It's only four years ago since I first set up what was then the Scottish War Memorial Discussion Forum but I couldn't have believed at the time how successful it was going to be.
For a year or so before it was set up three of us on the Great War Forum had been swapping e-mails and ideas trying to share our knowledge and pictures of Scottish war memorials. Jim McGinlay, Adam Brown and I had looked into websites as a solution but that was too expensive and time consuming.
We seemed to be going round in circles until two things came along. Free forum hosting and free photograph hosting. By combining the two we were able to easily share our photographs and any other information we had. At first it was a slow process uploading photographs to Photobucket, but luckily good broadband and bulk uploader tools on Photobucket have come along and now multiple photographs can be uploaded very quickly.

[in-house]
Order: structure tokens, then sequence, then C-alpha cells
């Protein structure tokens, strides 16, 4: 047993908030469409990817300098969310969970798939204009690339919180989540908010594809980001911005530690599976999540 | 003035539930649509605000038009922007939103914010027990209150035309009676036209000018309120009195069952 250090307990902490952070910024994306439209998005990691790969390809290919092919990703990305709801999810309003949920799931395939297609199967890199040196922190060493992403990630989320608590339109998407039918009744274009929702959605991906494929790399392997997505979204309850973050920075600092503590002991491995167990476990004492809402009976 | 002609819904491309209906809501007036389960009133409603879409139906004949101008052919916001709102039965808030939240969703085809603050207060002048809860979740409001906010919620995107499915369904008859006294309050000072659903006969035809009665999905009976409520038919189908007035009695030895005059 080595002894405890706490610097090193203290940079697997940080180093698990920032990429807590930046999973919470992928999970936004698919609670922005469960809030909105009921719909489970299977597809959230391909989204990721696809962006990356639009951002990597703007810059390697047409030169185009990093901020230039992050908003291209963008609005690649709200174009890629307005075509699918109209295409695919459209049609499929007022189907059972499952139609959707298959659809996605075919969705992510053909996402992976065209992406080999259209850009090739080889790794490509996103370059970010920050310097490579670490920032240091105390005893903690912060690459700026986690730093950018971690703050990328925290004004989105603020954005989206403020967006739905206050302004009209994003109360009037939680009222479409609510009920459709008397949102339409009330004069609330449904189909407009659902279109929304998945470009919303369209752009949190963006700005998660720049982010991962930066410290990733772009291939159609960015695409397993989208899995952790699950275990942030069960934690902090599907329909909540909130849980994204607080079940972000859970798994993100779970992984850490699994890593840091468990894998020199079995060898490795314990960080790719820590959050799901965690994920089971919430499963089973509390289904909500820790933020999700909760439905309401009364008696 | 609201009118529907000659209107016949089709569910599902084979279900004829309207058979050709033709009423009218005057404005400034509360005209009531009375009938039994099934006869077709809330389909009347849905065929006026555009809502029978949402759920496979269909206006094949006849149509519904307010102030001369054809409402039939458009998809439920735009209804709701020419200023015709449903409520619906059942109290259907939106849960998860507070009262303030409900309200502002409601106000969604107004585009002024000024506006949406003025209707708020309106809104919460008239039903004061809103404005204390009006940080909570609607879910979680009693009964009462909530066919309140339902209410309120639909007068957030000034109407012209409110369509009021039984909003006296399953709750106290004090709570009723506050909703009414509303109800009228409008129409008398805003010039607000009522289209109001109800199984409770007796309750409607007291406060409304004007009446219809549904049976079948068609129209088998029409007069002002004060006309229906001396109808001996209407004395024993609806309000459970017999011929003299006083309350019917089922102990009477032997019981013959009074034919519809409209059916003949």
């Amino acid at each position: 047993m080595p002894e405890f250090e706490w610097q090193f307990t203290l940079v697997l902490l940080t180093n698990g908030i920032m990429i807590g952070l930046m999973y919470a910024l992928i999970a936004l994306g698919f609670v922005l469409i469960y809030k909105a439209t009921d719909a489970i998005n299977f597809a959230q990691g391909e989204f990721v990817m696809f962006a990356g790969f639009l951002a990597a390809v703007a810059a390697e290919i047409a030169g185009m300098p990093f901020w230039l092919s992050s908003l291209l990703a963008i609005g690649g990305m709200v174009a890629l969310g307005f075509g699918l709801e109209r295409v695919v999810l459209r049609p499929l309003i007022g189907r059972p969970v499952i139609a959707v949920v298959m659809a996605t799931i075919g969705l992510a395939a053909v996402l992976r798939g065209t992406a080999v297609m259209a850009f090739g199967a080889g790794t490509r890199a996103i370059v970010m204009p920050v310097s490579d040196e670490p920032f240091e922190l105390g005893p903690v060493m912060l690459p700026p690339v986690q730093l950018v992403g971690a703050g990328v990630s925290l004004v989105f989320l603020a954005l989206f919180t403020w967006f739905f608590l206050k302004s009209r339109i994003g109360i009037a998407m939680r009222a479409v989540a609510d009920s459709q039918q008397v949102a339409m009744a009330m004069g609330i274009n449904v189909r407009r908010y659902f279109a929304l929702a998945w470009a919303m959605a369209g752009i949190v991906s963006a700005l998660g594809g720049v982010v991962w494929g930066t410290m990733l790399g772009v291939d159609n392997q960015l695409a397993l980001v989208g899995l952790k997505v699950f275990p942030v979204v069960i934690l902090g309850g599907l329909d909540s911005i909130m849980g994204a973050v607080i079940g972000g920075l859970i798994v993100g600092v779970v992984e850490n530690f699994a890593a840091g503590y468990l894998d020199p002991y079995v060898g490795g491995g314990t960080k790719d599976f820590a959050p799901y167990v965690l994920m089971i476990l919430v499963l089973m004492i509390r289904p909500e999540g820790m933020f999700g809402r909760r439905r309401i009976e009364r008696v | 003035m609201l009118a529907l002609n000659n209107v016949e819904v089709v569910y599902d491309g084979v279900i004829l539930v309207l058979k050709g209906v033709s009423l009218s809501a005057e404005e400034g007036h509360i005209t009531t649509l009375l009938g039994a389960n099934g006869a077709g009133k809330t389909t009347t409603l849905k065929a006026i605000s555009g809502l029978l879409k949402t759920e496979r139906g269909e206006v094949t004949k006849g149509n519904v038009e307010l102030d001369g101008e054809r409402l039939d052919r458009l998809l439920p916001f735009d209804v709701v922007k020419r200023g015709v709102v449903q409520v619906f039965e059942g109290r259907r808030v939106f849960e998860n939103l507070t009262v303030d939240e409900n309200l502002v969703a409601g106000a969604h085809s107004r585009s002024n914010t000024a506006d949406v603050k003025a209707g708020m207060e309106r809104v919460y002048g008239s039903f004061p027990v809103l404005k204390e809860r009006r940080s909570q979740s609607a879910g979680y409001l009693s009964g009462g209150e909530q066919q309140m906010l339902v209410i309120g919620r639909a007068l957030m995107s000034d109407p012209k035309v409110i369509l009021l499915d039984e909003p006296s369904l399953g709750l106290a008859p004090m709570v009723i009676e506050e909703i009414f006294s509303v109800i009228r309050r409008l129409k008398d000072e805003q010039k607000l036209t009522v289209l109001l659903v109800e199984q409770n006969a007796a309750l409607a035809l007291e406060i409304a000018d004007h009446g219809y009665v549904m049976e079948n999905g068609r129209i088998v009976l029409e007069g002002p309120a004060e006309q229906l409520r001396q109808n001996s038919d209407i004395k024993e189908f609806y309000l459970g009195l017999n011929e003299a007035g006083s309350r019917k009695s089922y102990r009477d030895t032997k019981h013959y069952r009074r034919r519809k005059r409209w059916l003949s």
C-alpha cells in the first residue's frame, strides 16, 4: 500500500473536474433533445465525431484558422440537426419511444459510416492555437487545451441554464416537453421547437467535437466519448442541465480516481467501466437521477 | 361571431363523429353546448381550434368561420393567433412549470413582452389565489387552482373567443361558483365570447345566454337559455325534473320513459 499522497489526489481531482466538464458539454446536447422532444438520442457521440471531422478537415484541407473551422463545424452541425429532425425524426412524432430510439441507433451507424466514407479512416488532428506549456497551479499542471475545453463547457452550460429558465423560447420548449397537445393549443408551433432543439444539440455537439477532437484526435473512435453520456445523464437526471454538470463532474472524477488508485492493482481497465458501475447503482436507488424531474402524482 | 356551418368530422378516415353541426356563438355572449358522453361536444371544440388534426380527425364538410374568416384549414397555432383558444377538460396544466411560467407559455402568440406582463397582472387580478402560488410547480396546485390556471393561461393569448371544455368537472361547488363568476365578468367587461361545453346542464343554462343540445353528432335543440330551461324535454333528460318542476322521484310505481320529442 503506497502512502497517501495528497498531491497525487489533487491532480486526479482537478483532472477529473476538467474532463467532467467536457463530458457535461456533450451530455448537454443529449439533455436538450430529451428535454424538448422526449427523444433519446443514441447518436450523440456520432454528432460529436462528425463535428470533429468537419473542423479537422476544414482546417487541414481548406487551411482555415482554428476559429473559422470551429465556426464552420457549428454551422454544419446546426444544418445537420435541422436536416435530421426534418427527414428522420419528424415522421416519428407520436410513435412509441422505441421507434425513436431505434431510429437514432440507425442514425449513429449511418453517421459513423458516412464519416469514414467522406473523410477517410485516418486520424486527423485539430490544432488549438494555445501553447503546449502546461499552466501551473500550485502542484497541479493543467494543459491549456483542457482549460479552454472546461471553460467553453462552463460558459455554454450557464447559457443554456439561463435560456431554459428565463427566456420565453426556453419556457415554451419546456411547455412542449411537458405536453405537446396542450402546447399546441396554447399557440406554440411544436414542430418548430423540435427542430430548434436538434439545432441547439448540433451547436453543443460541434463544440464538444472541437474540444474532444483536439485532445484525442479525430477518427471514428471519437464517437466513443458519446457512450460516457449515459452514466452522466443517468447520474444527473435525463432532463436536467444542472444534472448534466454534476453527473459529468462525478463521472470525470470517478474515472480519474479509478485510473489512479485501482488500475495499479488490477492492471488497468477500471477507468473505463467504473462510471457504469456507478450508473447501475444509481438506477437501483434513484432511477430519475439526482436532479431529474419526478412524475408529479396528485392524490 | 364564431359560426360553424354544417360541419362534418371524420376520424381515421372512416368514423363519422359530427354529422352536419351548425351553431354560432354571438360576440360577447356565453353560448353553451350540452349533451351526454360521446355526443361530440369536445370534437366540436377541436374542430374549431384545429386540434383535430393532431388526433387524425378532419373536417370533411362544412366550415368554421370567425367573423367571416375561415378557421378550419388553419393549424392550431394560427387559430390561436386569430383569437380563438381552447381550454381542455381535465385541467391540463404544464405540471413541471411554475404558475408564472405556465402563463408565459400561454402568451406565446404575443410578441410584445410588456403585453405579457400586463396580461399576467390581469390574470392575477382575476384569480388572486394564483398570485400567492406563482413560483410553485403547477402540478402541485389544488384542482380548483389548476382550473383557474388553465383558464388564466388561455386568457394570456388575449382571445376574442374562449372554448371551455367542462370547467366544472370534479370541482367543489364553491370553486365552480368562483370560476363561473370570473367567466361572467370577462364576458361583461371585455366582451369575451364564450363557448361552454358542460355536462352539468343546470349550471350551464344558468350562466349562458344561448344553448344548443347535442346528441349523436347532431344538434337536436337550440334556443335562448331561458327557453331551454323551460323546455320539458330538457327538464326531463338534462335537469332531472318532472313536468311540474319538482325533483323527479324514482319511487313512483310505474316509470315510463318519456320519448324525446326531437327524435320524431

Within months of setting up the forum I realised we had some very keen members and we could set ourselves an achievable goal - to record every war memorial in Scotland. We rebranded as the Scottish War Memorials Project and at the time the goal seemed a long way away but over the years we have been slowly but steadily adding more and more memorials to the project.
We pretty much have every civic memorial recorded now and what we are now getting are the church, school, work and individual memorials. It is surprising just how many are out there and luckily just how many have survived.
At the start of it all we came up with an estimated figure of 5,000 - 6,000 memorials to record. That was based on roughly one tenth of the UK National Inventory of War Memorials's estimated total number of war memorials across the UK. By the end of November this year we had recorded over three thousand seven hundred memorials. That means we probably have recorded between 60 - 75% of all Scottish war memorials. That's not bad going for a group who have no official status or any sort of funding. Just shows you what can be done in this digital age if a group of like minded folk get together.